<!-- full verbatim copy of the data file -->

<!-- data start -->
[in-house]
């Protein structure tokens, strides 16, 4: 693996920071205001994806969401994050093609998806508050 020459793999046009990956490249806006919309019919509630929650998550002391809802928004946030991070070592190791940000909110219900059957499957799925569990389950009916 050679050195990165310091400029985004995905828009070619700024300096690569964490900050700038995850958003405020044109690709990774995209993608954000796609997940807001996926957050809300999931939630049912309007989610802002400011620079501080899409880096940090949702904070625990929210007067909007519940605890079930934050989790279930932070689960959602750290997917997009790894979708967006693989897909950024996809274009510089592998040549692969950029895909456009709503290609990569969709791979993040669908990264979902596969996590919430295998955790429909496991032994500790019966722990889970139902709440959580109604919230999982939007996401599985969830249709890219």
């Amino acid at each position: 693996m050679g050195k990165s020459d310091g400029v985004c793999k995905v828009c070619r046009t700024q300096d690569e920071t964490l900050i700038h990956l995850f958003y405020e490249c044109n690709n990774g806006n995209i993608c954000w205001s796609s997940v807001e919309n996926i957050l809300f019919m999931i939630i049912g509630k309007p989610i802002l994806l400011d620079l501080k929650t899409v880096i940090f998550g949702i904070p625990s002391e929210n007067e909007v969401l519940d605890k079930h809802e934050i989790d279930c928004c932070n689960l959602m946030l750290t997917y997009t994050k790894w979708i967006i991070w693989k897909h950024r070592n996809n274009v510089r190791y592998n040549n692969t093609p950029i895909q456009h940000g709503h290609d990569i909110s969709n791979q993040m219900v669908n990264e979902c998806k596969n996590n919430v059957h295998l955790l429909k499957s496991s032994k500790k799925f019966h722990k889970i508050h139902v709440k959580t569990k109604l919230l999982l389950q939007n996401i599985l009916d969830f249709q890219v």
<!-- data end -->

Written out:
[in-house]
């Protein structure tokens, strides 16, 4: 693996920071205001994806969401994050093609998806508050 020459793999046009990956490249806006919309019919509630929650998550002391809802928004946030991070070592190791940000909110219900059957499957799925569990389950009916 050679050195990165310091400029985004995905828009070619700024300096690569964490900050700038995850958003405020044109690709990774995209993608954000796609997940807001996926957050809300999931939630049912309007989610802002400011620079501080899409880096940090949702904070625990929210007067909007519940605890079930934050989790279930932070689960959602750290997917997009790894979708967006693989897909950024996809274009510089592998040549692969950029895909456009709503290609990569969709791979993040669908990264979902596969996590919430295998955790429909496991032994500790019966722990889970139902709440959580109604919230999982939007996401599985969830249709890219």
């Amino acid at each position: 693996m050679g050195k990165s020459d310091g400029v985004c793999k995905v828009c070619r046009t700024q300096d690569e920071t964490l900050i700038h990956l995850f958003y405020e490249c044109n690709n990774g806006n995209i993608c954000w205001s796609s997940v807001e919309n996926i957050l809300f019919m999931i939630i049912g509630k309007p989610i802002l994806l400011d620079l501080k929650t899409v880096i940090f998550g949702i904070p625990s002391e929210n007067e909007v969401l519940d605890k079930h809802e934050i989790d279930c928004c932070n689960l959602m946030l750290t997917y997009t994050k790894w979708i967006i991070w693989k897909h950024r070592n996809n274009v510089r190791y592998n040549n692969t093609p950029i895909q456009h940000g709503h290609d990569i909110s969709n791979q993040m219900v669908n990264e979902c998806k596969n996590n919430v059957h295998l955790l429909k499957s496991s032994k500790k799925f019966h722990k889970i508050h139902v709440k959580t569990k109604l919230l999982l389950q939007n996401i599985l009916d969830f249709q890219v």